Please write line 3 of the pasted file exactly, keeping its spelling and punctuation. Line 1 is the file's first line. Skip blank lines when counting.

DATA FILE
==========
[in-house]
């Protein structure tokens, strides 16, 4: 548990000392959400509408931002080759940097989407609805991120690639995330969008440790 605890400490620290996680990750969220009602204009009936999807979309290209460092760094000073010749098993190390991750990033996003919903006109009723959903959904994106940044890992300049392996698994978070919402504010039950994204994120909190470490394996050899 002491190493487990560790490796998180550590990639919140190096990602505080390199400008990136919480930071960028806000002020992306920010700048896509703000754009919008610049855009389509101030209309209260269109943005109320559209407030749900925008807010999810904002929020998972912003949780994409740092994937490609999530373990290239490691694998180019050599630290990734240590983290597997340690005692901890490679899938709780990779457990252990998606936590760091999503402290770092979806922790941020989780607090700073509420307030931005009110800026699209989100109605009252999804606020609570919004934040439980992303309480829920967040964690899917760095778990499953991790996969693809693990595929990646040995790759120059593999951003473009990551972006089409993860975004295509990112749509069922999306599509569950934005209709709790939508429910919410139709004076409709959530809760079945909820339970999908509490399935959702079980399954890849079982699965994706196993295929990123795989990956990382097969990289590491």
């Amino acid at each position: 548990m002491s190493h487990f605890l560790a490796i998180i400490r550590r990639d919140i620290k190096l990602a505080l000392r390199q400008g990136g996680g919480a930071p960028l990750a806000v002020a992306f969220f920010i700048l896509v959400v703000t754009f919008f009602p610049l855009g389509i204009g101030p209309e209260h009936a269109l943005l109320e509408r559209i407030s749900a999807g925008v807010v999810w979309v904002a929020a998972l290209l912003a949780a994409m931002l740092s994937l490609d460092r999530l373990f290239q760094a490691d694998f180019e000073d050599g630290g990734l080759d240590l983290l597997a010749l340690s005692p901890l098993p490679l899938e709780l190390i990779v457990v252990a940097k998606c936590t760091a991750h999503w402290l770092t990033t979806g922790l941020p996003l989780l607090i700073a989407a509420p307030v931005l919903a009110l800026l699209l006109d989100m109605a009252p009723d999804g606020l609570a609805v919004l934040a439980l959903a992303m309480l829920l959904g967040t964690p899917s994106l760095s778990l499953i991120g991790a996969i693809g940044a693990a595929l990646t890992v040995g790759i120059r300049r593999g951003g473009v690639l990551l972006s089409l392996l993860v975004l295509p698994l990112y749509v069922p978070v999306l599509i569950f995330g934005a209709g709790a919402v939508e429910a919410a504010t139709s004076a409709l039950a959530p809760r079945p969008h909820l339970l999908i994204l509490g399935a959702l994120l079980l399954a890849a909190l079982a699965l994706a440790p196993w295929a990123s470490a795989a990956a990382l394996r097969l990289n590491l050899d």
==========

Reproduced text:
């Amino acid at each position: 548990m002491s190493h487990f605890l560790a490796i998180i400490r550590r990639d919140i620290k190096l990602a505080l000392r390199q400008g990136g996680g919480a930071p960028l990750a806000v002020a992306f969220f920010i700048l896509v959400v703000t754009f919008f009602p610049l855009g389509i204009g101030p209309e209260h009936a269109l943005l109320e509408r559209i407030s749900a999807g925008v807010v999810w979309v904002a929020a998972l290209l912003a949780a994409m931002l740092s994937l490609d460092r999530l373990f290239q760094a490691d694998f180019e000073d050599g630290g990734l080759d240590l983290l597997a010749l340690s005692p901890l098993p490679l899938e709780l190390i990779v457990v252990a940097k998606c936590t760091a991750h999503w402290l770092t990033t979806g922790l941020p996003l989780l607090i700073a989407a509420p307030v931005l919903a009110l800026l699209l006109d989100m109605a009252p009723d999804g606020l609570a609805v919004l934040a439980l959903a992303m309480l829920l959904g967040t964690p899917s994106l760095s778990l499953i991120g991790a996969i693809g940044a693990a595929l990646t890992v040995g790759i120059r300049r593999g951003g473009v690639l990551l972006s089409l392996l993860v975004l295509p698994l990112y749509v069922p978070v999306l599509i569950f995330g934005a209709g709790a919402v939508e429910a919410a504010t139709s004076a409709l039950a959530p809760r079945p969008h909820l339970l999908i994204l509490g399935a959702l994120l079980l399954a890849a909190l079982a699965l994706a440790p196993w295929a990123s470490a795989a990956a990382l394996r097969l990289n590491l050899d």